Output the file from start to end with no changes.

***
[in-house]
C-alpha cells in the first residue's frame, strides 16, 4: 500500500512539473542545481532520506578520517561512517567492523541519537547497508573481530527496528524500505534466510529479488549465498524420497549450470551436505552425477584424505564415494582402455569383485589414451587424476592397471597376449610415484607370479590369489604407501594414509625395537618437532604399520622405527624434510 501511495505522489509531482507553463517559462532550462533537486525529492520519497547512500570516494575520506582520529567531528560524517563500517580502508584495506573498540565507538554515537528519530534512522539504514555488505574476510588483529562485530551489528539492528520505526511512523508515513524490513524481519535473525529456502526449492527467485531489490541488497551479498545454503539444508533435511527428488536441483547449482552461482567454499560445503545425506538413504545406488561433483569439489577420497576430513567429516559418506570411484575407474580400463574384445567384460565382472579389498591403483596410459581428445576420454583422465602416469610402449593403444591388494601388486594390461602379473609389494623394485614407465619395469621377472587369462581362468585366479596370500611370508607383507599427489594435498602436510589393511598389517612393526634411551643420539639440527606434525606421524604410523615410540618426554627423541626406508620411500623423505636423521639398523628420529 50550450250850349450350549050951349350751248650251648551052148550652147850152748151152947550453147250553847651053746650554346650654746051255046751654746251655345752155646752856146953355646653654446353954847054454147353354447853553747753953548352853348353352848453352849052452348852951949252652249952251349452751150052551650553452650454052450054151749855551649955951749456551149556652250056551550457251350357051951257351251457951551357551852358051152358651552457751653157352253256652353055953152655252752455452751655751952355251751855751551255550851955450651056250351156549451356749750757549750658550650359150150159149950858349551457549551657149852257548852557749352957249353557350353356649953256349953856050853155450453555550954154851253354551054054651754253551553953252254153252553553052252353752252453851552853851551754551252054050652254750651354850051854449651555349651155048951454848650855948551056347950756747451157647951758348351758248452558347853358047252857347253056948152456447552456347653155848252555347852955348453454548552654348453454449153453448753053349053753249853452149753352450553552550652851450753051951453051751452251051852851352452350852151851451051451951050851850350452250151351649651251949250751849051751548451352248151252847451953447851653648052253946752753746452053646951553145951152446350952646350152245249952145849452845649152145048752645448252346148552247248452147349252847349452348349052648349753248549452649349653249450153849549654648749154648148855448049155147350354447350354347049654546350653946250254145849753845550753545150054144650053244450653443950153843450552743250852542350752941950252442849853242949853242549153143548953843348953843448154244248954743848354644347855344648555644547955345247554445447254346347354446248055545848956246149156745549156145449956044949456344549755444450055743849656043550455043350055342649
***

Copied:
[in-house]
C-alpha cells in the first residue's frame, strides 16, 4: 500500500512539473542545481532520506578520517561512517567492523541519537547497508573481530527496528524500505534466510529479488549465498524420497549450470551436505552425477584424505564415494582402455569383485589414451587424476592397471597376449610415484607370479590369489604407501594414509625395537618437532604399520622405527624434510 501511495505522489509531482507553463517559462532550462533537486525529492520519497547512500570516494575520506582520529567531528560524517563500517580502508584495506573498540565507538554515537528519530534512522539504514555488505574476510588483529562485530551489528539492528520505526511512523508515513524490513524481519535473525529456502526449492527467485531489490541488497551479498545454503539444508533435511527428488536441483547449482552461482567454499560445503545425506538413504545406488561433483569439489577420497576430513567429516559418506570411484575407474580400463574384445567384460565382472579389498591403483596410459581428445576420454583422465602416469610402449593403444591388494601388486594390461602379473609389494623394485614407465619395469621377472587369462581362468585366479596370500611370508607383507599427489594435498602436510589393511598389517612393526634411551643420539639440527606434525606421524604410523615410540618426554627423541626406508620411500623423505636423521639398523628420529 50550450250850349450350549050951349350751248650251648551052148550652147850152748151152947550453147250553847651053746650554346650654746051255046751654746251655345752155646752856146953355646653654446353954847054454147353354447853553747753953548352853348353352848453352849052452348852951949252652249952251349452751150052551650553452650454052450054151749855551649955951749456551149556652250056551550457251350357051951257351251457951551357551852358051152358651552457751653157352253256652353055953152655252752455452751655751952355251751855751551255550851955450651056250351156549451356749750757549750658550650359150150159149950858349551457549551657149852257548852557749352957249353557350353356649953256349953856050853155450453555550954154851253354551054054651754253551553953252254153252553553052252353752252453851552853851551754551252054050652254750651354850051854449651555349651155048951454848650855948551056347950756747451157647951758348351758248452558347853358047252857347253056948152456447552456347653155848252555347852955348453454548552654348453454449153453448753053349053753249853452149753352450553552550652851450753051951453051751452251051852851352452350852151851451051451951050851850350452250151351649651251949250751849051751548451352248151252847451953447851653648052253946752753746452053646951553145951152446350952646350152245249952145849452845649152145048752645448252346148552247248452147349252847349452348349052648349753248549452649349653249450153849549654648749154648148855448049155147350354447350354347049654546350653946250254145849753845550753545150054144650053244450653443950153843450552743250852542350752941950252442849853242949853242549153143548953843348953843448154244248954743848354644347855344648555644547955345247554445447254346347354446248055545848956246149156745549156145449956044949456344549755444450055743849656043550455043350055342649